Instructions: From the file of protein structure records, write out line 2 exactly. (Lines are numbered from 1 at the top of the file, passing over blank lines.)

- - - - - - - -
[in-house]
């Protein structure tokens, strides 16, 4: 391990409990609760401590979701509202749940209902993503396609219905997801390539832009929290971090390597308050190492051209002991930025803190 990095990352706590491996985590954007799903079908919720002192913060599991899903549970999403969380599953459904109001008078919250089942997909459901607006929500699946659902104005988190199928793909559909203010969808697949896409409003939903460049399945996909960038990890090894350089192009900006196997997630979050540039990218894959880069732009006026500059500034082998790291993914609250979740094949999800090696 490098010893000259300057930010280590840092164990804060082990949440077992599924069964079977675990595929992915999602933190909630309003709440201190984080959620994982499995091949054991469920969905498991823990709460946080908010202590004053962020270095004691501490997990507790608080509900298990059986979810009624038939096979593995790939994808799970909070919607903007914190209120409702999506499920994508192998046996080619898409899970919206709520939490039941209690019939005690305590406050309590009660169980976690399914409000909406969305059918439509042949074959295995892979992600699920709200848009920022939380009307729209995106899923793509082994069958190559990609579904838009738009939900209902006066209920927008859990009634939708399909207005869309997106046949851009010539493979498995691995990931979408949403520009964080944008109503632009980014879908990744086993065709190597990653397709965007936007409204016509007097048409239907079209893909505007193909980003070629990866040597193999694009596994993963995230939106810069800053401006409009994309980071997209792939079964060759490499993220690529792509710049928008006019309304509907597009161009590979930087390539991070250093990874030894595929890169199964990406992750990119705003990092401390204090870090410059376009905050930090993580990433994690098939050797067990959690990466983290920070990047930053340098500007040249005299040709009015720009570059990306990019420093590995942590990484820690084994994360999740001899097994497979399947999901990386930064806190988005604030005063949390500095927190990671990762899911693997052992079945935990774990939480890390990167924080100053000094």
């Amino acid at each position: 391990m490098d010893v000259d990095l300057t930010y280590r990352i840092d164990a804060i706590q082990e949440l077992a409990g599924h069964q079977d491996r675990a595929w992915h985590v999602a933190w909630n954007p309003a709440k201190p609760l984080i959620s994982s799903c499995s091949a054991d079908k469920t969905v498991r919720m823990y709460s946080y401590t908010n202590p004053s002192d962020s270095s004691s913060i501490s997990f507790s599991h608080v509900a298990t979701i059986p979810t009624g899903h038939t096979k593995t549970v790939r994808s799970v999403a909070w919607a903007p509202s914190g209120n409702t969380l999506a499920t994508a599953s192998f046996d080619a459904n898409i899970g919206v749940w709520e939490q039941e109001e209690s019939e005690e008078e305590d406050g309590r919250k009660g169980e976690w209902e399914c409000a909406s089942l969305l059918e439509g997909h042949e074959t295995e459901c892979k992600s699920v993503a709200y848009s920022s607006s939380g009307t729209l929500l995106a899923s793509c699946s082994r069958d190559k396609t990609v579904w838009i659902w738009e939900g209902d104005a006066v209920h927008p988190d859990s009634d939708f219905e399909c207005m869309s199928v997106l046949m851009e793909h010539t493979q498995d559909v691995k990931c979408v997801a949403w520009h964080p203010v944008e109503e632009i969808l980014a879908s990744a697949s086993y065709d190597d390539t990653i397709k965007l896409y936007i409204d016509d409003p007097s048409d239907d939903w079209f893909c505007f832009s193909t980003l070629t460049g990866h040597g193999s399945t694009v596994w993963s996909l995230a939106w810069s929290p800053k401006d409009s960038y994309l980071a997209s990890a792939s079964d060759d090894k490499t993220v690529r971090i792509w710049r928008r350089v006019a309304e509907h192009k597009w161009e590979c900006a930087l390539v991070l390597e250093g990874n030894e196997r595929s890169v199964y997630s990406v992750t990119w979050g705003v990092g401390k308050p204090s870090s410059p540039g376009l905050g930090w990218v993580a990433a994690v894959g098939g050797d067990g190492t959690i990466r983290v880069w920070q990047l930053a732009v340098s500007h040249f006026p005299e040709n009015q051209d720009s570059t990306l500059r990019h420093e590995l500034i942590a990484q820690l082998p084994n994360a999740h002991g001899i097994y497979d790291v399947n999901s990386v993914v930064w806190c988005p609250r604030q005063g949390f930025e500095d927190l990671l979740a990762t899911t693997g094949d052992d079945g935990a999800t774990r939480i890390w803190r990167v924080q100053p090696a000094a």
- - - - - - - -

């Protein structure tokens, strides 16, 4: 391990409990609760401590979701509202749940209902993503396609219905997801390539832009929290971090390597308050190492051209002991930025803190 990095990352706590491996985590954007799903079908919720002192913060599991899903549970999403969380599953459904109001008078919250089942997909459901607006929500699946659902104005988190199928793909559909203010969808697949896409409003939903460049399945996909960038990890090894350089192009900006196997997630979050540039990218894959880069732009006026500059500034082998790291993914609250979740094949999800090696 490098010893000259300057930010280590840092164990804060082990949440077992599924069964079977675990595929992915999602933190909630309003709440201190984080959620994982499995091949054991469920969905498991823990709460946080908010202590004053962020270095004691501490997990507790608080509900298990059986979810009624038939096979593995790939994808799970909070919607903007914190209120409702999506499920994508192998046996080619898409899970919206709520939490039941209690019939005690305590406050309590009660169980976690399914409000909406969305059918439509042949074959295995892979992600699920709200848009920022939380009307729209995106899923793509082994069958190559990609579904838009738009939900209902006066209920927008859990009634939708399909207005869309997106046949851009010539493979498995691995990931979408949403520009964080944008109503632009980014879908990744086993065709190597990653397709965007936007409204016509007097048409239907079209893909505007193909980003070629990866040597193999694009596994993963995230939106810069800053401006409009994309980071997209792939079964060759490499993220690529792509710049928008006019309304509907597009161009590979930087390539991070250093990874030894595929890169199964990406992750990119705003990092401390204090870090410059376009905050930090993580990433994690098939050797067990959690990466983290920070990047930053340098500007040249005299040709009015720009570059990306990019420093590995942590990484820690084994994360999740001899097994497979399947999901990386930064806190988005604030005063949390500095927190990671990762899911693997052992079945935990774990939480890390990167924080100053000094």